As told by the chronicles of Engyoji Temple, Shoku Shonin (Priest Shoku), a founder of the temple, died in 1007 (Kanko 4th yr), and in the same year his devout disciple, Ensho, established Kaizan-do in honor of his master.
Kaizan-do was destroyed by fire in 1286 (Koan 9th yr), but was rebuilt in 1288 (Sho-o 1st yr).
Later, Oku-no-in (the Inner Sanctuary) was redeveloped, and the Kaizan-do seen today was built in 1673 (Kambun 13th yr). It is renowned as one of the representative structures of the Founder’s Hall in the early Edo period.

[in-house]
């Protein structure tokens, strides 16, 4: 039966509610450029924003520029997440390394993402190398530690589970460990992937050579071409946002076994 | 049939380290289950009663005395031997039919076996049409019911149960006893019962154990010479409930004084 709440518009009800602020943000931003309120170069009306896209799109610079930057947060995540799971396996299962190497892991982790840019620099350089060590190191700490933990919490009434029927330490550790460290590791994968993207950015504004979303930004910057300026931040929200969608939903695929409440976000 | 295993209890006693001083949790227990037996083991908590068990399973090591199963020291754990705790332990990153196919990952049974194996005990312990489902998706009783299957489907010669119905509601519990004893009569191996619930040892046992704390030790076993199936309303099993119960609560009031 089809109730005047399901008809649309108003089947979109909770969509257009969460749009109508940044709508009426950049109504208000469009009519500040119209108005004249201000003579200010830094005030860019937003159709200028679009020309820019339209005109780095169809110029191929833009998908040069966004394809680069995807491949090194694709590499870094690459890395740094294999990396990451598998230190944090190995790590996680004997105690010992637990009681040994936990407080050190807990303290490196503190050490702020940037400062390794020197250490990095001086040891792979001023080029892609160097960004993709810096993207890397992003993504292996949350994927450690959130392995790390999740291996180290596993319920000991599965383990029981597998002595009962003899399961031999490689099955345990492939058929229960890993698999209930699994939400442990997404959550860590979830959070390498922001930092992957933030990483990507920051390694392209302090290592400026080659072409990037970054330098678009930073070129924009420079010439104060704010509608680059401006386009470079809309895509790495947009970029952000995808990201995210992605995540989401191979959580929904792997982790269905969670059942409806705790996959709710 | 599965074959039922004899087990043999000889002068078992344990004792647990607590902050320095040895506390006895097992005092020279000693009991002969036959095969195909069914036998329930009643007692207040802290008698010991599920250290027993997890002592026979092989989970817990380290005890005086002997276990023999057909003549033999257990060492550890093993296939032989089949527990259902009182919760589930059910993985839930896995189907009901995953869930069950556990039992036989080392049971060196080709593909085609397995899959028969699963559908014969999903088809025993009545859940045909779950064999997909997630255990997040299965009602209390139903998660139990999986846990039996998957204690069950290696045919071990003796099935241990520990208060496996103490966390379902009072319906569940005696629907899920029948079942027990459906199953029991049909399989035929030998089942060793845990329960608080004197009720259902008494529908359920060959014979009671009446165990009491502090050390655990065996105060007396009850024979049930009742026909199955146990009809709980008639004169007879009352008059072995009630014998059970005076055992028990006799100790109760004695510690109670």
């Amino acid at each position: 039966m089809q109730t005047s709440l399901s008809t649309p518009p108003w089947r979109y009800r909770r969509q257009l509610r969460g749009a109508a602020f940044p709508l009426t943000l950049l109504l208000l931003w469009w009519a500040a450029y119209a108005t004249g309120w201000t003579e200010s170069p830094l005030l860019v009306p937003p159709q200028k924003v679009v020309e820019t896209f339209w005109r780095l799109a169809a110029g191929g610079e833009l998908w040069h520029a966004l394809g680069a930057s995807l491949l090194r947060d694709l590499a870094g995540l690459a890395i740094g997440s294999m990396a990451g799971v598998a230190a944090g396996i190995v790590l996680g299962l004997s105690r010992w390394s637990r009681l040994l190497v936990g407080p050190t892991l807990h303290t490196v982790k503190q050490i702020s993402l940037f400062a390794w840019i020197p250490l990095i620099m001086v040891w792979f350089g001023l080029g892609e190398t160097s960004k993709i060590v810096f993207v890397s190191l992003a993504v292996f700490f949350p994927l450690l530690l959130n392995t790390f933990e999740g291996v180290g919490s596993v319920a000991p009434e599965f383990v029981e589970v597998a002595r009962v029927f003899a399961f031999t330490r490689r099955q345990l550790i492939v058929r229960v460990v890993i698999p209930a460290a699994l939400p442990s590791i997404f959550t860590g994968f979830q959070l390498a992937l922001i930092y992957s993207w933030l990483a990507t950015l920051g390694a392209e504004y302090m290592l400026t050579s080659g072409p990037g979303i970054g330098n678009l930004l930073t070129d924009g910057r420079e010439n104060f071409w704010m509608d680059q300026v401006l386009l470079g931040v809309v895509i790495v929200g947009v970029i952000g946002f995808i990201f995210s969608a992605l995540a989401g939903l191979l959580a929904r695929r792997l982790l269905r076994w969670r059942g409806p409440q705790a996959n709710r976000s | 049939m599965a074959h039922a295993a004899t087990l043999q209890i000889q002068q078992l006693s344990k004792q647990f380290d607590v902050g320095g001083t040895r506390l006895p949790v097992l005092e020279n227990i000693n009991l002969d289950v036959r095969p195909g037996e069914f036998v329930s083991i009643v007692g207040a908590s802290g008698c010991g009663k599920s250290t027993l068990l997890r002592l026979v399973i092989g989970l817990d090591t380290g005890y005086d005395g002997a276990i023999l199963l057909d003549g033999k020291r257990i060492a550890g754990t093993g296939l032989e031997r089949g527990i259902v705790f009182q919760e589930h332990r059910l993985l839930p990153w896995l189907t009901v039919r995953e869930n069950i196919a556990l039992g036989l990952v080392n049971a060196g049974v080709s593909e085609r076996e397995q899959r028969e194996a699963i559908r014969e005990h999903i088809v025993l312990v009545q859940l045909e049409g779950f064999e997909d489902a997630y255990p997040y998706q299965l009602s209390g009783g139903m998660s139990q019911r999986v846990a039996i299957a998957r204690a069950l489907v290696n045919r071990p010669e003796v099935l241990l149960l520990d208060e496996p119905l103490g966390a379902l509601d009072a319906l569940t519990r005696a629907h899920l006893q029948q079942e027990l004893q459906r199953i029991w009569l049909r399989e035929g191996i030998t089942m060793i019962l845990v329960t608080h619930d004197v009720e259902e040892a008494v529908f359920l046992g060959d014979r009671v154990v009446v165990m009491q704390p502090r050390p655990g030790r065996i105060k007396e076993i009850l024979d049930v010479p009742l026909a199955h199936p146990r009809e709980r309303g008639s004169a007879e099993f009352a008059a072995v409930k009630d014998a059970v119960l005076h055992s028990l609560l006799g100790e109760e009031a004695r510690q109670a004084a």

A torch has burned continuously for more than 1000 years in Kanzan-do, the core inner sanctuary of Engyoji Temple, as a symbol of the thousand-year-history Shosha-zan (Mt. Shosha).
In addition, “Gongyo” - a Buddhist ceremony - is performed every morning and evening.
A well-known tradition says there used to be four sculptures of Sumo wrestlers by Hidari Jingoro, a legendary sculptor and carpenter, on the four corners of the eaves, but later the wrestler on the northwest corner could no longer bear its weight and fled, leaving only three.
a National Important Cultural Property